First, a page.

When Le Cirque closed at the Mayfair Hotel and was later ousted from the Palace, owner Sirio Maccioni blamed the high demands of Local 6 Hotel Bartenders and Club Employees Union. Last year Sirio said, “I never talk about politics or unions, because I hate them both.” Unions, he complained, made it almost impossible to have a profitable restaurant in a hotel. Though they might offer their workers job security, benefits, and a livable wage — all good things — the high wages of a union shop ($23 an hour for dishwashers; $12 for a “food server,” plus benefits) do cut significantly into profitability. So are this season’s newest crop of hotel restaurants facing the same challenges?
John Turchiano of Local 6 says that though the union has nearly 80 percent density in the hotel industry, few of the new boutique hotels are union shops. “If we’re not in the hotel, we’re certainly not in the restaurant,” he says. Neither the Standard (home of the Standard Grill); the Ace (home of the Breslin); the Greenwich Hotel (home of Locande Verde) or the Cooper Square (home of Table 8) are unionized. Interestingly, the only hotel with union representation, the Gramercy Park Hotel, was home to the ill-fated and now-closed Wakiya. (Though Maialino may well succeed where Wakiya failed.)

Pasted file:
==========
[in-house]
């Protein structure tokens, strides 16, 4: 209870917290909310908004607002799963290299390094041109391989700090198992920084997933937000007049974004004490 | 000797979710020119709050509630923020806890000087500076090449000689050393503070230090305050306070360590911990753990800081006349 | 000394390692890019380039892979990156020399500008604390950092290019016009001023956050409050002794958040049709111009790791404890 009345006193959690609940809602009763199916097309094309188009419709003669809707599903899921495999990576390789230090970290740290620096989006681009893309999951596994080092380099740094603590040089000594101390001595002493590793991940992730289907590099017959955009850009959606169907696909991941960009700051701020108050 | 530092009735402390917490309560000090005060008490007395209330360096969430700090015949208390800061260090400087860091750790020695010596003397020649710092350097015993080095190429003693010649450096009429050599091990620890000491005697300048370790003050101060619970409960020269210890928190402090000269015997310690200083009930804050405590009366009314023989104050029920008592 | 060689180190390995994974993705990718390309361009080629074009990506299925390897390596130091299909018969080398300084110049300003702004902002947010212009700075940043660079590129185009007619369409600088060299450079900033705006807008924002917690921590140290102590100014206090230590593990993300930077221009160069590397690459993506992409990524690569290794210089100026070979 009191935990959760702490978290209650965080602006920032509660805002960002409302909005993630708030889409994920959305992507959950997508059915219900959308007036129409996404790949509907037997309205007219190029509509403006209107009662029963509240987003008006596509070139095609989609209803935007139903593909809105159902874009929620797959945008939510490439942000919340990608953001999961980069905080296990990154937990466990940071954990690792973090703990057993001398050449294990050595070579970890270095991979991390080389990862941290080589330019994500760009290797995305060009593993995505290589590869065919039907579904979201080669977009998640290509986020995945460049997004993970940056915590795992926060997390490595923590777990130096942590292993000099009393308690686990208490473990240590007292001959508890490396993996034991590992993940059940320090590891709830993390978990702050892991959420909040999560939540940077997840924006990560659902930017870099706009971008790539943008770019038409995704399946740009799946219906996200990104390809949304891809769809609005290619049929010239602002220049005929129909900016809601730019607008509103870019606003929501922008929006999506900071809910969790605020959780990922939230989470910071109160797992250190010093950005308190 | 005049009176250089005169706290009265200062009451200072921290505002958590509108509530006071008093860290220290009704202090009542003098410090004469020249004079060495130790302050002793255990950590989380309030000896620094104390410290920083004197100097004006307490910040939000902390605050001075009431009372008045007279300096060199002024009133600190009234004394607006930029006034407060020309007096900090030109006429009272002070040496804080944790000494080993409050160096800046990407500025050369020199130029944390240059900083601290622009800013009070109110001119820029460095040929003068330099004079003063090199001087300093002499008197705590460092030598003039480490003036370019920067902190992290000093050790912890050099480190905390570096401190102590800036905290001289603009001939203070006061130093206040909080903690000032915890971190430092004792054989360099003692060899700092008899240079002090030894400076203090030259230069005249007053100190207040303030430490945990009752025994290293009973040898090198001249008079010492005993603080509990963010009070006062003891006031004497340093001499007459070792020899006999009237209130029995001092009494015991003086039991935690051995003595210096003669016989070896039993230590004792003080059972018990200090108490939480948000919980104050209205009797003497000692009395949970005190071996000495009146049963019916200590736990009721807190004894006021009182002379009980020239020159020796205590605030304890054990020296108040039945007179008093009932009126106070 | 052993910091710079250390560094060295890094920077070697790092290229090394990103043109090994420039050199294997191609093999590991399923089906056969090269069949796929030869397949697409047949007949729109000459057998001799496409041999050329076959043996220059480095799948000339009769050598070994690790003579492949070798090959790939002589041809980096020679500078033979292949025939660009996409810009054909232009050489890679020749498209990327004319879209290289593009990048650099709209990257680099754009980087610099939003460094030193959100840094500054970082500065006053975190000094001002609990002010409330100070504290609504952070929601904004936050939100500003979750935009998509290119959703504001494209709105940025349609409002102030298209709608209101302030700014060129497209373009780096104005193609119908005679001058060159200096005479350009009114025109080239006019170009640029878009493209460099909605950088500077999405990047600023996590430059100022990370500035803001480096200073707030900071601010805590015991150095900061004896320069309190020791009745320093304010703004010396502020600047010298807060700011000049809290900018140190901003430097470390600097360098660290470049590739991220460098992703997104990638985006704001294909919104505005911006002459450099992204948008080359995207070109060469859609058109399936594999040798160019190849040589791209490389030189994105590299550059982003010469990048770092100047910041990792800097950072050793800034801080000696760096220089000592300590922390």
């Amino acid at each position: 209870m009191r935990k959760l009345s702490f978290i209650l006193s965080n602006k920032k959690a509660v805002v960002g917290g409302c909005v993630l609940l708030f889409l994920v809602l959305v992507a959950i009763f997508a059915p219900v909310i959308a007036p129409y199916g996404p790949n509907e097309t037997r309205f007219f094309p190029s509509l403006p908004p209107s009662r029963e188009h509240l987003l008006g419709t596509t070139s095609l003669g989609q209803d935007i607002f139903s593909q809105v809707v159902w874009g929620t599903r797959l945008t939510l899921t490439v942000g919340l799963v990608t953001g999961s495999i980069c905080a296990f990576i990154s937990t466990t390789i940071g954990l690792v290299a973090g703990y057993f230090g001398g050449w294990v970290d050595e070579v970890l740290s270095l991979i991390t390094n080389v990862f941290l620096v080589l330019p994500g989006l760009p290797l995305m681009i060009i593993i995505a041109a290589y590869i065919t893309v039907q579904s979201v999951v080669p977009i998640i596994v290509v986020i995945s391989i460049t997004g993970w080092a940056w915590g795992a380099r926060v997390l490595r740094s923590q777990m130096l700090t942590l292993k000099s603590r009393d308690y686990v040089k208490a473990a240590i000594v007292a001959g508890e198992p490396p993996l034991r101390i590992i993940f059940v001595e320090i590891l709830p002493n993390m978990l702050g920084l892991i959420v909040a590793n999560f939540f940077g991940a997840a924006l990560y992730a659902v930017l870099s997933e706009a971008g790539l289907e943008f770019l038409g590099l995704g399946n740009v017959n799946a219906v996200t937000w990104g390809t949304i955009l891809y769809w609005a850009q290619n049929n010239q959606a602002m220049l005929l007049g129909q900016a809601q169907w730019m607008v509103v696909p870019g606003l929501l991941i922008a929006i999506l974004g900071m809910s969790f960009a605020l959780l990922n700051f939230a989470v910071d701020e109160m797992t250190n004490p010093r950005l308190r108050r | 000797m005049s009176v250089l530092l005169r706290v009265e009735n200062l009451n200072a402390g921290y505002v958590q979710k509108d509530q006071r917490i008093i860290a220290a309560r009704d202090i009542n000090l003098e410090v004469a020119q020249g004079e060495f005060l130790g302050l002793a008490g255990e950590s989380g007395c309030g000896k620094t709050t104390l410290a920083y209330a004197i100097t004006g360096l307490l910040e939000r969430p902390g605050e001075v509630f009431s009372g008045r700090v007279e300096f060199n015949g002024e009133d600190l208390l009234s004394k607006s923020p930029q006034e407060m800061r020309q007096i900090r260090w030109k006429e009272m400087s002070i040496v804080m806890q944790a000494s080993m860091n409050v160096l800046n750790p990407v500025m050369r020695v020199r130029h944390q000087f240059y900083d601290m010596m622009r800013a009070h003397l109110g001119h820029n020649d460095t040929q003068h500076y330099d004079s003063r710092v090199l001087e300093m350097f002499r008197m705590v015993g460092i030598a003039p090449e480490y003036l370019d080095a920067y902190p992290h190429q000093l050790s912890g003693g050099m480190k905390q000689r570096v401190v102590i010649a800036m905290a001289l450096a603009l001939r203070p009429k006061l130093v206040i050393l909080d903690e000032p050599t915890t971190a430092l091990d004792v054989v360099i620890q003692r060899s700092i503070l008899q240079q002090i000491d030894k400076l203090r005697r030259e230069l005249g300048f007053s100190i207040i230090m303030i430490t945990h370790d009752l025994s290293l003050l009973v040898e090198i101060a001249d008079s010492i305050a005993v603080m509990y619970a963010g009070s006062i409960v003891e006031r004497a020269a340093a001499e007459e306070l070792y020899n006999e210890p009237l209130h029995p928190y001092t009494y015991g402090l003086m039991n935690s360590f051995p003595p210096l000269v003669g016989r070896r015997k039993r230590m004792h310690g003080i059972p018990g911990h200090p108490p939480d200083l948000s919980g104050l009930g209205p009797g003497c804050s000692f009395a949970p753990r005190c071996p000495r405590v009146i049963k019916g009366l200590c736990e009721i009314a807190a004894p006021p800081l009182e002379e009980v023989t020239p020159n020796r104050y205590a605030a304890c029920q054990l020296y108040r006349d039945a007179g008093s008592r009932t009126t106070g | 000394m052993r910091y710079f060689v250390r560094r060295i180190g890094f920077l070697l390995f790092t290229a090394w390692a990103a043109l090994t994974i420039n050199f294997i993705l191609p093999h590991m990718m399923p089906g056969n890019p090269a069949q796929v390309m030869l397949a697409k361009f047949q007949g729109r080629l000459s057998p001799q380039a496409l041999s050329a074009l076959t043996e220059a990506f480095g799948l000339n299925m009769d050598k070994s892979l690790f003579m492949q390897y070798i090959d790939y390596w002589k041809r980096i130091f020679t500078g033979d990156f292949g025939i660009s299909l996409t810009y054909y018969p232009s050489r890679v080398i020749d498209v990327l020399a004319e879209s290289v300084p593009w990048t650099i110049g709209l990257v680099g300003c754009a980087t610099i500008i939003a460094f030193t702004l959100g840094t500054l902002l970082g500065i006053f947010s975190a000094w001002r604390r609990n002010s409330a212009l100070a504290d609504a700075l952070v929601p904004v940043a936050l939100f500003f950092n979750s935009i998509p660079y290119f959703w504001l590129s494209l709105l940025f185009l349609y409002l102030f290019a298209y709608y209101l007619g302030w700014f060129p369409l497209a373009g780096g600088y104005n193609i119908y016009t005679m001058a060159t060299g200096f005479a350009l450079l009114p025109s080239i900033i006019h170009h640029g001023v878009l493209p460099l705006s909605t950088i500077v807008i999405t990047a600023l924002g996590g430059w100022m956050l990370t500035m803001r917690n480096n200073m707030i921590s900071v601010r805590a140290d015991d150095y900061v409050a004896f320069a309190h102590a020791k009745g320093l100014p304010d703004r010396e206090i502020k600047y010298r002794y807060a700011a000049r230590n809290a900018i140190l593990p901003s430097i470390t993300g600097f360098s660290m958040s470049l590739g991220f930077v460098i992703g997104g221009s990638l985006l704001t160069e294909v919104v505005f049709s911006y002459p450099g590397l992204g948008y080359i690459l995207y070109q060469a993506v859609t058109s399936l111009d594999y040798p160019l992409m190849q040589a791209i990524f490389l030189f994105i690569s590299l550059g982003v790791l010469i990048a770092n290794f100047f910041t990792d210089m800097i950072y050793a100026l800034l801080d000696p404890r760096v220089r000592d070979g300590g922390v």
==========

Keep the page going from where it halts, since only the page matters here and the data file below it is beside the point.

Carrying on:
What does this mean? Well, it doesn’t mean any of the non-union places are maltreating or underpaying their workers and it doesn’t mean the presence of union labor is a death sentence. (Blame Wakiya’s seafood toast for that.) But it might be a clue as to why and how restaurants have sprung up so freely in the once no-man’s-land of the hotel lobby.
Related: Hometown Hospitality